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Yannick says he saw Old Mother today. He came running back from the river half wild with excitement and babbling. Hed forgotten his fish on the verge in his haste, & I snapped at him for wasting time. He looked at me with that sad helplessness in his eyes, & I thought he was going to say something, but he didnt. I suppose he feels ashamed. I feel hard inside, frozen. I want to say something, but Im not sure what it is. Bad luck to see Old Mother, everyone says, but weve had enough of that already. Perhaps thats why I am what I am.

I took my time over Mothers album. Part of it was fear. Of what I might find out, perhaps. Of what I might be forced to remember. Part of it was that the narrative was confused, the order of events deliberately and expertly shuffled, like a clever card trick. I barely remembered the day of which she had spoken, though I dreamed of it later. The handwriting, though neat, was obsessively small, giving me terrible headaches if I studied it for too long. In this too I am like her. I remember her headaches quite clearly, so often preceded by what Cassis used to refer to as her turns. They had worsened when I was born, he told me. He was the only one of us old enough to remember her before.

Below a recipe for mulled cider, she writes:

I can remember what it was like. To be in the light. To be whole. It was like that for a time, before C. was born. I try to remember how it was to be so young. If only wed stayed away, I tell myself. Never come back to Les Laveuses. Y. tries to help. But theres no love in it any more. Hes afraid of me now, afraid of what I might do. To him. To the children. Theres no sweetness in suffering, whatever people might think It eats away everything in the end Y. stays for the sake of the children. I should be grateful. He could leave, & no one would think the worse of him for it. After all, he was born here.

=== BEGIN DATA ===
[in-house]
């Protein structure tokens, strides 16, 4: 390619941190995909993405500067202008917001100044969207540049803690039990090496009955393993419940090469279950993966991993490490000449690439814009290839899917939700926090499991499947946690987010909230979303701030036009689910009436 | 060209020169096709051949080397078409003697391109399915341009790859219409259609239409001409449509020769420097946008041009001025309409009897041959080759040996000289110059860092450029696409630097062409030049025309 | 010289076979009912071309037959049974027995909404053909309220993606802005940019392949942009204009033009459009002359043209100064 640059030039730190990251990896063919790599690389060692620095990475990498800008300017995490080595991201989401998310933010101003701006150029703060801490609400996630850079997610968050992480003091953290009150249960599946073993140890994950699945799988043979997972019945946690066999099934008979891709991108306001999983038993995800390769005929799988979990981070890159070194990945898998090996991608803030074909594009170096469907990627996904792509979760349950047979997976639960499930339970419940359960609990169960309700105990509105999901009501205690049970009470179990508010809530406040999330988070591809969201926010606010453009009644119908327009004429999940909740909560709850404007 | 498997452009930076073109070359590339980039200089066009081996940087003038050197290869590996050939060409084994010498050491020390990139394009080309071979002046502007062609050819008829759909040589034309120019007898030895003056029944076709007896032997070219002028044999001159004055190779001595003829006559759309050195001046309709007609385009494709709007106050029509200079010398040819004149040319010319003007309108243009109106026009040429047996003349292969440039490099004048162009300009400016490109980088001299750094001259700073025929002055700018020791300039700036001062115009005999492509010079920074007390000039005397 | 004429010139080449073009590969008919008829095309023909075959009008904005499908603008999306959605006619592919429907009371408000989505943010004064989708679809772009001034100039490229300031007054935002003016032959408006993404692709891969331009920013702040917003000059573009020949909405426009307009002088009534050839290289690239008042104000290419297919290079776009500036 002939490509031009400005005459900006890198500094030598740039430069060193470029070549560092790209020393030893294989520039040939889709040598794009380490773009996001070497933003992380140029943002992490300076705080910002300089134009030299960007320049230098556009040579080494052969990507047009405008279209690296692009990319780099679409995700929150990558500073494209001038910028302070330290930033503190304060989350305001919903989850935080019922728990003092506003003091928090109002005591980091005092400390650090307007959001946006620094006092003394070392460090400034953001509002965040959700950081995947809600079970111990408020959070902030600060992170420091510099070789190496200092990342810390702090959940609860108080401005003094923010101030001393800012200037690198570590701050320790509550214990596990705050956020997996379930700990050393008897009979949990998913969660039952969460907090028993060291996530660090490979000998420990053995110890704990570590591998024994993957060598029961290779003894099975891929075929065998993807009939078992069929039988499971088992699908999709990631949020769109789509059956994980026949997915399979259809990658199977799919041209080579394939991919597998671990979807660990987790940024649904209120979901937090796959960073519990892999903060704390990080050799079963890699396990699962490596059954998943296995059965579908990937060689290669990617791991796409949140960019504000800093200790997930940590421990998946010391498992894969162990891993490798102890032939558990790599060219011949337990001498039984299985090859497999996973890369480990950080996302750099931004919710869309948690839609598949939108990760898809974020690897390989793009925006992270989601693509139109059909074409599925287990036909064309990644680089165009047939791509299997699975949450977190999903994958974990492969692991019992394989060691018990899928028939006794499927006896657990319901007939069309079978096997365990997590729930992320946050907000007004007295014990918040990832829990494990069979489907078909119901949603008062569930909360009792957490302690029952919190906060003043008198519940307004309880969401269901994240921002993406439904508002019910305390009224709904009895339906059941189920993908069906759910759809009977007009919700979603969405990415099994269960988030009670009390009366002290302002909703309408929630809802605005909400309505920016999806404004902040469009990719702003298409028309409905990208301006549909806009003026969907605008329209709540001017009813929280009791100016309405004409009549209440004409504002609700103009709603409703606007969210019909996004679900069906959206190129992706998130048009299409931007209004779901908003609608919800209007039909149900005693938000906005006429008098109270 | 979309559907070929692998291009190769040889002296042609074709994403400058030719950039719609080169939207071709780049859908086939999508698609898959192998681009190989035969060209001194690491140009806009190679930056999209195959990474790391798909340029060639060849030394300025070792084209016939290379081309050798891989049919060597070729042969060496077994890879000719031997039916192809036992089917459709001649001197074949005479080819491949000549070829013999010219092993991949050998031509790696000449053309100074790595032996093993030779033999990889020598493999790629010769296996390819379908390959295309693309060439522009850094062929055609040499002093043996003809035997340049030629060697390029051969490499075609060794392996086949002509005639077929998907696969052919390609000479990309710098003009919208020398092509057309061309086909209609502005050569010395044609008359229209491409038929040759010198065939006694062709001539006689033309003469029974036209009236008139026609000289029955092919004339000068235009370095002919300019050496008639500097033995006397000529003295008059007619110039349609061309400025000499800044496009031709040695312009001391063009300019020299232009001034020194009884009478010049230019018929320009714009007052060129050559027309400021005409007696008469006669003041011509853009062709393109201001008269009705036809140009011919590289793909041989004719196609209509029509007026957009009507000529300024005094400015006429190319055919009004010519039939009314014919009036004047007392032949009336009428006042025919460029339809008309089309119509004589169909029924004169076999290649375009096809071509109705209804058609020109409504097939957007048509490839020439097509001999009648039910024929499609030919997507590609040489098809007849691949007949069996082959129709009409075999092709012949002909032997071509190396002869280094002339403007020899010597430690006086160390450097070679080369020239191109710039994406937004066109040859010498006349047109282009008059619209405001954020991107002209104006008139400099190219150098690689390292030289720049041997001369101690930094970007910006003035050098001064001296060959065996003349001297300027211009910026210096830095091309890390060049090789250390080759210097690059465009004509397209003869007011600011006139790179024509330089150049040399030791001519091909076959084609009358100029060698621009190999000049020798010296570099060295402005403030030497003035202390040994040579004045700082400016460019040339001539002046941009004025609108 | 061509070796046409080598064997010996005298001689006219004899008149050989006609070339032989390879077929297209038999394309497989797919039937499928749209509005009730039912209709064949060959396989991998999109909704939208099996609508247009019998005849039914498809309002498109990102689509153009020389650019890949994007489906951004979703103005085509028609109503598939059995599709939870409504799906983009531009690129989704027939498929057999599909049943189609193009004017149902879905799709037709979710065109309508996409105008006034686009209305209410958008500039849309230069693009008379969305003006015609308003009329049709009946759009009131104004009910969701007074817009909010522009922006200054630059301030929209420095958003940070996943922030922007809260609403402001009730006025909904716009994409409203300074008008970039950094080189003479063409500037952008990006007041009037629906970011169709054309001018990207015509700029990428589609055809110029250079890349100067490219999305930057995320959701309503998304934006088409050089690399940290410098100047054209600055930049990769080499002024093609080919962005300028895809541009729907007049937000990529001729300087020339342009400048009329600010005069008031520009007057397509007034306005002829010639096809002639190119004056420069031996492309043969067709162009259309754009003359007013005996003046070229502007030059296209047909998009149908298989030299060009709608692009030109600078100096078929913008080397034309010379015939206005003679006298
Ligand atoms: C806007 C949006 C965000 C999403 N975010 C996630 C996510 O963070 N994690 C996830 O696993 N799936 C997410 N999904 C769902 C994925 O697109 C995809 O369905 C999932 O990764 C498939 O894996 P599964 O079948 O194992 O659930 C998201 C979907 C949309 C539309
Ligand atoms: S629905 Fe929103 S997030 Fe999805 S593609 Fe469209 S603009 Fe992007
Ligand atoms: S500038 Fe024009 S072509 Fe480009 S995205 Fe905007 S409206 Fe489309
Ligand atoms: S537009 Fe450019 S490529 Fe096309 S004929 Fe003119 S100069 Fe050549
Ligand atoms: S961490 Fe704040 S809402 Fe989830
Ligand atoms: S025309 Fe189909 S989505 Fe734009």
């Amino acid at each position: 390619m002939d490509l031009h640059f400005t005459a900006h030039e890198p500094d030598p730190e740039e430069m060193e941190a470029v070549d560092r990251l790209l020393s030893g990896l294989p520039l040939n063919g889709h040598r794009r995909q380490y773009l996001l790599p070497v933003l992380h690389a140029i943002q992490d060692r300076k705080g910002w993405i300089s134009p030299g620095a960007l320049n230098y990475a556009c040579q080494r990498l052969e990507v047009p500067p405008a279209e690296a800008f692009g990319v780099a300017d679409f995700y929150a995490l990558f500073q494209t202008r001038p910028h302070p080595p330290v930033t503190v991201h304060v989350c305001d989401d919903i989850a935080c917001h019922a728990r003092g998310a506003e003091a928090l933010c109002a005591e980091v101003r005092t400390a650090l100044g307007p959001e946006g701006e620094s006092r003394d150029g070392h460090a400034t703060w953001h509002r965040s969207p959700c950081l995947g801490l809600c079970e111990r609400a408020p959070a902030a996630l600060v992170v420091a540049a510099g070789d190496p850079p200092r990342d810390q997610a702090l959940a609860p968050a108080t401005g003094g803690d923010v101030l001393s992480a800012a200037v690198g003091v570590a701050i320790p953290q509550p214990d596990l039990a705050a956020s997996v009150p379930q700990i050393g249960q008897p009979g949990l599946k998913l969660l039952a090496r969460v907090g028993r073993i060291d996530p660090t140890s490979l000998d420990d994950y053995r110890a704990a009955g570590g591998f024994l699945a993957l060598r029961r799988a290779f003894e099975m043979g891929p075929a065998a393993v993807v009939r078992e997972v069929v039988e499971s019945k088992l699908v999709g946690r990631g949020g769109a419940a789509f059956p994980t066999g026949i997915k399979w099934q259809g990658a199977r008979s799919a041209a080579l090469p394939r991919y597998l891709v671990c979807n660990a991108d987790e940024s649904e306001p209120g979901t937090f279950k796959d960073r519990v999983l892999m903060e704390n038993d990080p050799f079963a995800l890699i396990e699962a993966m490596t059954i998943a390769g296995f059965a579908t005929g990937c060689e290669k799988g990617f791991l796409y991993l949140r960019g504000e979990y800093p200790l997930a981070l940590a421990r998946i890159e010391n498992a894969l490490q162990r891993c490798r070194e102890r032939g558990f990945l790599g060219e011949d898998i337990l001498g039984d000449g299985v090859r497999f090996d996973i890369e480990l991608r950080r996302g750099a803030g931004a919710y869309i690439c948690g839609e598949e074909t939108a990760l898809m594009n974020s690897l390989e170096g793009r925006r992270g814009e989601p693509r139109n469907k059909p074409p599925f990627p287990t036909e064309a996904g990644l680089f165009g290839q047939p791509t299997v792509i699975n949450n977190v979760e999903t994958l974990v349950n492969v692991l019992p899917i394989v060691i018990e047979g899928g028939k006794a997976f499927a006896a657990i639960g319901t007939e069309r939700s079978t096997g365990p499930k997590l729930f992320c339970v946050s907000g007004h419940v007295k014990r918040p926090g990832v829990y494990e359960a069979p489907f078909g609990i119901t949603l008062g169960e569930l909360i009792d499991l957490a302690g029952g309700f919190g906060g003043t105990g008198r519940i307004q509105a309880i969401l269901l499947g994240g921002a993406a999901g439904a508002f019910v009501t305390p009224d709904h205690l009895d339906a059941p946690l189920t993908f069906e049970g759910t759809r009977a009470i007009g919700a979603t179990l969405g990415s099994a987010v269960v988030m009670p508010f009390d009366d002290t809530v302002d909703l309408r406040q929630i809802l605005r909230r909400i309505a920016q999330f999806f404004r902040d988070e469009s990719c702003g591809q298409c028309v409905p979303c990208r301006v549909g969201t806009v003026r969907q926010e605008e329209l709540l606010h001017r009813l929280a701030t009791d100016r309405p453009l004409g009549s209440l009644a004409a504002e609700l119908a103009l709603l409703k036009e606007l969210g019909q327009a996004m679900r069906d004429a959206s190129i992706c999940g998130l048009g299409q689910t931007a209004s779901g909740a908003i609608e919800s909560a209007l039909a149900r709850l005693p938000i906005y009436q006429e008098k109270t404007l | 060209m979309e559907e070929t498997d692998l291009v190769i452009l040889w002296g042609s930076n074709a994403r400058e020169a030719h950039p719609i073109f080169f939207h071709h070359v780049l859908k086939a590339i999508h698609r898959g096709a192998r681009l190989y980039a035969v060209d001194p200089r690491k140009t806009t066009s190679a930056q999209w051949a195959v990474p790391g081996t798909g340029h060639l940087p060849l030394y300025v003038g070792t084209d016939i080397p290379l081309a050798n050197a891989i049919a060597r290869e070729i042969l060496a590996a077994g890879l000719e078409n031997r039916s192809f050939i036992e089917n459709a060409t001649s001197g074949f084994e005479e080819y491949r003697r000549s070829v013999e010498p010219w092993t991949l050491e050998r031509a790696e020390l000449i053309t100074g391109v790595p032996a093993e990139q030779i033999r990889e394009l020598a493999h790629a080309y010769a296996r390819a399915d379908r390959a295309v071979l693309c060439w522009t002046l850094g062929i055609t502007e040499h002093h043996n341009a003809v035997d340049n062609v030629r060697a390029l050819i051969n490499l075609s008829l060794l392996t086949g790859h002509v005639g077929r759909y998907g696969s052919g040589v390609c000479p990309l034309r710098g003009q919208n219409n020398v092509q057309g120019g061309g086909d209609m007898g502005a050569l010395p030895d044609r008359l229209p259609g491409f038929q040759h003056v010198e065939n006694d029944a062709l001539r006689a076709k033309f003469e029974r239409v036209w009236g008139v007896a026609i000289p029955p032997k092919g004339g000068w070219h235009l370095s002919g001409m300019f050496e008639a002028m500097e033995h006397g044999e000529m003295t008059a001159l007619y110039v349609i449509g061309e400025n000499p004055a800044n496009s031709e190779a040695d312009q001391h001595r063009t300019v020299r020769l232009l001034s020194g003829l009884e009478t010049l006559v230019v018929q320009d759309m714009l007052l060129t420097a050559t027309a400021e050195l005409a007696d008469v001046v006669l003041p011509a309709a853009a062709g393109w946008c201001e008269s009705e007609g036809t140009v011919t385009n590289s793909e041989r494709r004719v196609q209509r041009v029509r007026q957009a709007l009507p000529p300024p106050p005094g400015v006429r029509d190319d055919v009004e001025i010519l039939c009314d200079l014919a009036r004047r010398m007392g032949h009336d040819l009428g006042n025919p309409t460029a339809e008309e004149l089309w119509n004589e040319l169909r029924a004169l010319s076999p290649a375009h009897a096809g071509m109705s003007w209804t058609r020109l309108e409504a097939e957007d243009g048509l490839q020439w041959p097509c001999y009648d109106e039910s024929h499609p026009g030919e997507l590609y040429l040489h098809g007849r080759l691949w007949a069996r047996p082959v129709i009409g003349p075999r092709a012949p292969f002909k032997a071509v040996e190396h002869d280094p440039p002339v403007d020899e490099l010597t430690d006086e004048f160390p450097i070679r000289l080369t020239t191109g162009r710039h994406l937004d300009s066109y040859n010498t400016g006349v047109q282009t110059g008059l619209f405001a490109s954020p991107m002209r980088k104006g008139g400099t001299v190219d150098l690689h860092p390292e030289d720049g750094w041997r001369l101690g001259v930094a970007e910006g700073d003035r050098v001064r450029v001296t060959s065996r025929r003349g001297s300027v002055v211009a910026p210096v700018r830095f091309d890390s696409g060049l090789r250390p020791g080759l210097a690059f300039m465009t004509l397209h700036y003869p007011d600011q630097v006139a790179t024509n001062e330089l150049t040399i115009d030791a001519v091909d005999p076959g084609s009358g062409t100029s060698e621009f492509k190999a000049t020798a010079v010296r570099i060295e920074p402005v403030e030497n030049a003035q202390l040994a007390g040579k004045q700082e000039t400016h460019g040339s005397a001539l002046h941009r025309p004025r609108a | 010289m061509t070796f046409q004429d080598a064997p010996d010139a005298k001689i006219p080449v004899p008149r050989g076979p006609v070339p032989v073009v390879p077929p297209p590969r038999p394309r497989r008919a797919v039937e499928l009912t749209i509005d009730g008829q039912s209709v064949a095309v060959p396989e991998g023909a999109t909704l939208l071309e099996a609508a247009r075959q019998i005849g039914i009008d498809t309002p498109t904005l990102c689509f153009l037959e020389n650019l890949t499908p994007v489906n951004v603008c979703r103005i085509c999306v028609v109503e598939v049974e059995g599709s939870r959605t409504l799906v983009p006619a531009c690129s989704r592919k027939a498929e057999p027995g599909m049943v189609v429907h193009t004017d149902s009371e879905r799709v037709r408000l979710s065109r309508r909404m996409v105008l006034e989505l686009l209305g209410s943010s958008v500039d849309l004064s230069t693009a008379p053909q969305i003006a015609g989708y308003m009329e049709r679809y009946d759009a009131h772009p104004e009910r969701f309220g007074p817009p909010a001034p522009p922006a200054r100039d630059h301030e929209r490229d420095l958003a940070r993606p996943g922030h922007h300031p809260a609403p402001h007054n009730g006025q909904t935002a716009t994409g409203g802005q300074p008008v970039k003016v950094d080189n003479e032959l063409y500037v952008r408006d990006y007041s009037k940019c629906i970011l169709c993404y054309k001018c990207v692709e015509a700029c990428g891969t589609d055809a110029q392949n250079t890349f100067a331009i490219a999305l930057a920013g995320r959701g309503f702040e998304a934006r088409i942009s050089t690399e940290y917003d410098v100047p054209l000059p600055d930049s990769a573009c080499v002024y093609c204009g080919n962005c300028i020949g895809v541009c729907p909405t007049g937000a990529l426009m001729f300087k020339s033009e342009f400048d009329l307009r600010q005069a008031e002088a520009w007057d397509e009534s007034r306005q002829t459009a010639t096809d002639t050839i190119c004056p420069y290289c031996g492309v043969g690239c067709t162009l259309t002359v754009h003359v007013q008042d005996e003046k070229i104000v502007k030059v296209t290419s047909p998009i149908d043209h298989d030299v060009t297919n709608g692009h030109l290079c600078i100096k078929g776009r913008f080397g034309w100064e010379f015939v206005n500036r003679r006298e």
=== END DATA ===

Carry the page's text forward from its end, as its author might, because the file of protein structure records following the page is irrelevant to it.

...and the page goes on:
Never one to give in to her complaints, she bore the pain for as long as she could before retiring to her darkened room while we padded silently, like wary cats, outside. Every six months or so she would suffer a really serious attack, which would leave her prostrate for days. Once, when I was very young, she collapsed on the way back from the well, crumpling forward over her bucket, a wash of liquid staining the dry path in front of her, her straw hat slipping sideways to show her open mouth, her staring eyes. I was in the kitchen garden gathering herbs, alone. My first thought was that she was dead. Her silence, the black hole of her mouth against the taut yellow skin of her face, her eyes like ball bearings. I put down my basket very slowly and walked toward her.

The path seemed oddly warped beneath my feet, as if I was wearing someone elses glasses, and I stumbled a little. My mother was lying on her side. One leg was splayed out, the dark skirt hiked up a little to show boot and stocking. Her mouth gaped hungrily. I felt very calm.

Shes dead, I told myself. The rush of feeling that came in the wake of the thought was so intense that for a moment I was unable to identify it. A bright comets tail of sensation, prickling at my armpits and flipping my stomach like a pancake. Terror, grief, confusionI looked for them inside myself and found no trace of them. Instead, a burst of poison fireworks that filled my head with light. I looked flatly at my mothers corpse and felt relief, hope and an ugly, primitive joy.

This sweetness

I feel hard inside, frozen.

I know, I know. I cant expect you to understand how I felt. It sounds grotesque to me too, remembering how it was, wondering whether this is not another false memory Of course, it might have been shock. People experience strange things under the effects of shock. Even children. Especially children, the prim, secret savages we were. Locked in our mad world between the Lookout Post and the river, with the Standing Stones keeping watch over our covert rituals But it was joy I felt all the same.

I stood beside her. The dead eyes stared at me, unblinking. I wondered whether I ought to close them. There was something disturbing about their round, fishy gaze that reminded me of Old Mother, the day I finally nailed her up. A thread of drool glistened at her lips. I moved a little closer

Her hand shot out and grabbed me by the ankle. Not dead, no; but waiting, her eyes bright with mean intelligence. Her mouth worked painfully, enunciating every word with glassy precision. I closed my eyes to stop myself from screaming.

Listen. Get my stick. Her voice was grating, metallic. Get it. Kitchen. Quickly.

I stared at her, her hand still clutching my bare ankle.